Sunday, 22 July 2012

Eid ul-Fitr or Ramdan (Ramazaan)

Eid-ul-Fitr, "Eid-ul-fitr", Eid al-Fitr, Id-ul-Fitr, or Id al-Fitr commanly known as Eid, is a Muslim Holiday that marks the end of Ramadan the Islamic holy month of Fasting or Roza. Eid is an Arabic word meaning "festivity", while Fiáš­r means "breaking the fast". The holiday celebrates the conclusion of the 29 or 30 days of dawn-to-sunset fasting during the entire Month of Ramadan. The first day of Eid, therefore, falls on the first day of the month Shawwal. This is a day where Muslims around the world try to show a common goal of unity. It is a day to recognizance the God.

Eid al-Fitr has a particular Salat (Islamic prayer) consisting of two raka'ah (units) and generally offered in an open field or large hall. It may only be performed in congregation (Jama’at) and has an additional extra six Takbirs (raising of the hands to the ears while saying "Allah-u-Akbar" [God is Great]), three of them in the beginning of the first raka'ah and three of them just before ruku' in the second raka'ah in the Hanafi school. This Eid al-Fitr salat is, depending on which juristic opinion is followed Fard (bligatory), Mustahabb,(strongly recommended, just short of obligatory) or mandoob (preferable).
Muslim believe that they are commanded by God, as mentioned in the Qur'an, to continue their fast until the last day of Ramadan and Pay the Zakat al-fitr before doing the Eid Prayer
The Islamic Prophet Muhammad has originated The Eid al-fitr and is observed on the first of the month of Shawwal at the end of the holy month of Ramadan in which the believers undergo a period of fasting.

Celebarations in South Asia: 
In Pakistan, India, Bangladesh, Sri Lanka and Nepal, the night before Eid is called Chaand Raat, which means, "Night of the Moon." Muslims in these countries will use to visit bazaars and shopping malls with their families for Eid shopping. Women, especially younger girls, will often apply the traditional Mehndi, or Henna, on their hands and feet and wear colourful bangles.
The traditional Eid greeting is Eid Mubarak, and it is frequently followed by a formal embrace. Gifts are frequently given — new clothes are part of the tradition — and it is also common for children to be given small sums of money (Eidi) by their elders. It is common for children to offer “Salam” to parents Elder Family members and relatives.
After the Eid prayers, it is common for some families to visit graveyards and pray for the salvation of departed family members. It is also common to visit neighbors, family members, specially senior relatives called Murubbis and to get together to share sweets, snacks and special meals including some special dishes that are prepared specifically on Eid. Special celebratory dishes in Pakistan, India, and Bangladesh include sivayyan,(Sheer Khurma) a dish of fine, toasted sweet Vermicelli noodles with milk and dried fruit.In Bangladesh,this dish is called shemai.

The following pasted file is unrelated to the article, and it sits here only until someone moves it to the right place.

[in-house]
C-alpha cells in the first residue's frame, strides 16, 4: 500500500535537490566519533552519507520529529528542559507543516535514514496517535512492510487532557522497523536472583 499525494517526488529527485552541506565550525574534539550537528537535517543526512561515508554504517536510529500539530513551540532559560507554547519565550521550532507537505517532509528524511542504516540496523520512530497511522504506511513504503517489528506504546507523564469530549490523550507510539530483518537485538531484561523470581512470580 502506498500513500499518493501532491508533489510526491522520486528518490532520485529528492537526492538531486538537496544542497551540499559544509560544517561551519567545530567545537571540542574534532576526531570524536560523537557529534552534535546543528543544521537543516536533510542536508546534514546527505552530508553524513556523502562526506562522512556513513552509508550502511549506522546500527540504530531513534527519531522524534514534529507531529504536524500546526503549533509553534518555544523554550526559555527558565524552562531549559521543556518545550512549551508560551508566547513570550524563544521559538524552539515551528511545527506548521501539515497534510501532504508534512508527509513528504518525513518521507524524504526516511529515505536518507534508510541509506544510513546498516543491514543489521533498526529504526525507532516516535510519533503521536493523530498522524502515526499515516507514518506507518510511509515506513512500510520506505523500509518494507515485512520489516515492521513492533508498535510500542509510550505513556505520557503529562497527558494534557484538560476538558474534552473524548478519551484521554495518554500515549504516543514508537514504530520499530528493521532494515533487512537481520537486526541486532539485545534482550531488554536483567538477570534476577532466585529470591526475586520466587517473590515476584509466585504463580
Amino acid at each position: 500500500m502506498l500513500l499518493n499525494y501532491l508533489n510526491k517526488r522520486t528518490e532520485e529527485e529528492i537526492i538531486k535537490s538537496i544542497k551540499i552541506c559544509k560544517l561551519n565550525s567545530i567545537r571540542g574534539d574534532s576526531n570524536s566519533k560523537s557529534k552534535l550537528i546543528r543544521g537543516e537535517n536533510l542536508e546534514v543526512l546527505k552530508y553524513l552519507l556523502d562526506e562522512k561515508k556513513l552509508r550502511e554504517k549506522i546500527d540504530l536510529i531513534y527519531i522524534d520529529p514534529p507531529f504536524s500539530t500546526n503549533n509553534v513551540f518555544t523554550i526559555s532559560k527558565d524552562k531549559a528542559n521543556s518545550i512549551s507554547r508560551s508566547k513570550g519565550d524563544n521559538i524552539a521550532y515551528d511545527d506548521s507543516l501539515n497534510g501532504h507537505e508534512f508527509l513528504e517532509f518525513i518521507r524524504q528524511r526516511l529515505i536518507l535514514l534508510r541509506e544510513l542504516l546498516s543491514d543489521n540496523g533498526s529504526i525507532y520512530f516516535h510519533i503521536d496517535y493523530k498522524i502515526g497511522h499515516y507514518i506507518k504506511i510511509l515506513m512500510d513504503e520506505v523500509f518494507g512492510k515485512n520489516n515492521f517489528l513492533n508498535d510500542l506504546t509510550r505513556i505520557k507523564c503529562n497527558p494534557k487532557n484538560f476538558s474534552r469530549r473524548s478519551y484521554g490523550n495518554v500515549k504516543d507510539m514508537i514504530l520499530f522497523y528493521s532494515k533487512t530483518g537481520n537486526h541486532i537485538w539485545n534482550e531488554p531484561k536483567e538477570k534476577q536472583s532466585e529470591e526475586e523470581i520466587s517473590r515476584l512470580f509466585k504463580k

On Eid day before prayers, people distribute a charity locally known as fitra. Many people also avail themselves of this opportunity to distribute Zakat, an Islamic obligatory alms tax of 2.5% of one's annual savings, to the needy. Zakat is often distributed in the form of food and new clothes.

In India, some popular places for Muslims to congregate to celebrate Eid  include the Aishbagh Idgah in Lucknow; in Kolkata there is a prayer held on Red Road, Jama Masjid in New Delhi,                 Mecca Masjid in Hyderabad,  Muslims turn out in the thousands, as there is a lot of excitement surrounding the celebration of this festival. It is common for non-Muslims to visit their Muslim friends and neighbors on Eid to convey their good wishes. Eid is celebrated grandly in the city of Hyderabad which has rich Islamic Heritage. Hyderabadi Haleem a type of meat stew is a popular dish during the month of   Ramadan, it takes center stage and becomes the main course at Iftar (the breaking of the fast).
The Month of Ramadan is also the month souls are purified. The social scientists studying ethics, believe that acquiring ideal sublime and ethical conscience passes through three stages
1. Getting rid of bad habits and attitudes
2. Acquiring new good traits and habits
3. Strengthening and crystallizing these traits
It has been related that if one's Sins were not forgiven in the month of Ramadan, they will not be forgiven until the following month of Ramadan or until he performs Hajj pilgrimage.

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